A “hello” message that initiates a registration process is often broadcast to an Internet Protocol (IP) limited broadcast address. Any existing network member node 105-n that receives the “hello” message is requested to respond to the external node 115. For example, the star burst pattern 120 surrounding the external node 115 indicates a broadcast of a “hello” message from the external node 115 to surrounding current network member nodes 105-n. Ten arrows 125-n pointing toward the external node 115 indicate ten individual responses to the “hello” message from ten individual current network member nodes 105-n. That means that a “hello” message was successfully broadcast from the external node 115 and received by ten of the current network member nodes 105-n. All ten current network member nodes 105-n that received the “hello” message then responded to the external node 115 with some form of network topology discovery signal that provides the external node 115 with information about the network 100 and about how to join the network 100. Detrimentally, such multiple topology discovery signals from the current network member nodes 105-n generally comprise redundant information. In the example illustrated in FIG. 1, that means that nine of the ten responses transmitted by the current network member nodes 105-n may be redundant and/or unnecessary network communications. However, because all ten current network member nodes 105-n were operating within range of the broadcast “hello” message, all ten were obligated under standard network operating protocols to respond. Such unnecessary network communications can have numerous deleterious effects on the network 100, including increased network signal traffic congestion, increased radio frequency (RF) interference, and decreased battery power in the responding member nodes 105-n. A significant problem caused by increased network signal traffic congestion from multiple, simultaneous responses from surrounding network member nodes 105-n are collisions between such responses. In addition to such multiple responses being unnecessary and redundant, such collisions cause extra delays, re-transmissions, and a waste of network resources.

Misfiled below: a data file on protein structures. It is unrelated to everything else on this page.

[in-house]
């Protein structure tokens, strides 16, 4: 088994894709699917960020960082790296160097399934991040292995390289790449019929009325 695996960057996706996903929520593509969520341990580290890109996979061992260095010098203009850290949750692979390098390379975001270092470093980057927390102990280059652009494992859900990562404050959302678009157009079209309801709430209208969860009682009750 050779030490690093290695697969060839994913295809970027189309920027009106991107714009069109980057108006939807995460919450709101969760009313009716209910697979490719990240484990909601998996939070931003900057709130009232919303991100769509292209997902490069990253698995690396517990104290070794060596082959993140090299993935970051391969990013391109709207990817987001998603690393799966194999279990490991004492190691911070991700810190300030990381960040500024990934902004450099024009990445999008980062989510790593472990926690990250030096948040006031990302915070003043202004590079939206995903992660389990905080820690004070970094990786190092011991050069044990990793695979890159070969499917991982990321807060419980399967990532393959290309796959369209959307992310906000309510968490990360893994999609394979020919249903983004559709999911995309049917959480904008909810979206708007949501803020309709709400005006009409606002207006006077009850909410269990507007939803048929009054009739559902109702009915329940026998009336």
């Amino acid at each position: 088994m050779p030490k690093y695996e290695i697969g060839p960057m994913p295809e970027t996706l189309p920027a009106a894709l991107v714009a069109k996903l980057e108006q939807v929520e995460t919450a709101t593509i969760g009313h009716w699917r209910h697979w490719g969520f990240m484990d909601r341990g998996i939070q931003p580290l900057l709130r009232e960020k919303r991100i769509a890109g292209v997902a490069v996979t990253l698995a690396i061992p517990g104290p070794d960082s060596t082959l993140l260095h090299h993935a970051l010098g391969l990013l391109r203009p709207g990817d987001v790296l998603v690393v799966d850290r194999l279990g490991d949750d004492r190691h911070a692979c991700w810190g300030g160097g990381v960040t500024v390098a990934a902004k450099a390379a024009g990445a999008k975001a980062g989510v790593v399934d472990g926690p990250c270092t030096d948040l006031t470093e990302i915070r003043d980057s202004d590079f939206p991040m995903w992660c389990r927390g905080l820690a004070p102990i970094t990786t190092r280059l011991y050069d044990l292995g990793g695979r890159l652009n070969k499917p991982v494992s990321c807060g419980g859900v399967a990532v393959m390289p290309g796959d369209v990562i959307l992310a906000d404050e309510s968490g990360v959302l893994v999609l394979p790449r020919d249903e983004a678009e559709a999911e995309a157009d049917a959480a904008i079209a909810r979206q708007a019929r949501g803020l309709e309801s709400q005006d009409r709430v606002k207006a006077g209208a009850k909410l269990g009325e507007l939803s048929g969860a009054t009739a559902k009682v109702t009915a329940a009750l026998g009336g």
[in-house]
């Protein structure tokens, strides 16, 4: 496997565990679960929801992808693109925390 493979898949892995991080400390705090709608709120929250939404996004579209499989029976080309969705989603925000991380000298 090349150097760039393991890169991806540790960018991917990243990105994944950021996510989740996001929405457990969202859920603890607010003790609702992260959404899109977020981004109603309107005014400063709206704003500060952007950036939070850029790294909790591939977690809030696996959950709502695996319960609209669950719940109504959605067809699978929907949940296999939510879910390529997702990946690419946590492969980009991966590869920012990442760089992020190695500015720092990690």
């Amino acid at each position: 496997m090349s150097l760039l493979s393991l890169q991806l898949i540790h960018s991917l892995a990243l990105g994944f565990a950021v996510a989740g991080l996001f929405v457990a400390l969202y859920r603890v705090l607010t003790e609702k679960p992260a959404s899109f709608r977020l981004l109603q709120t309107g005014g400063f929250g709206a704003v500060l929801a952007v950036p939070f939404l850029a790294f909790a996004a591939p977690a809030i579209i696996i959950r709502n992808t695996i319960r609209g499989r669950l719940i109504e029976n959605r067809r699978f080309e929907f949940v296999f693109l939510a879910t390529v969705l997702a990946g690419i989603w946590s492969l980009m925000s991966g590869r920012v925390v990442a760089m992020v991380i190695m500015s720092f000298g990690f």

In general, maintaining a high Quality of Service (QoS) for users of ad hoc communication networks requires adherence to various operating principles such as conserving node battery power, maximizing network range, minimizing radio frequency (RF) interference, and minimizing unnecessary transmissions between network nodes. The principles of conserving node battery power, minimizing RF interference, and minimizing unnecessary transmissions between network nodes complement each other. For example, reducing a total number of transmissions in a network directly results in less RF interference, and also conserves battery power at individual network nodes.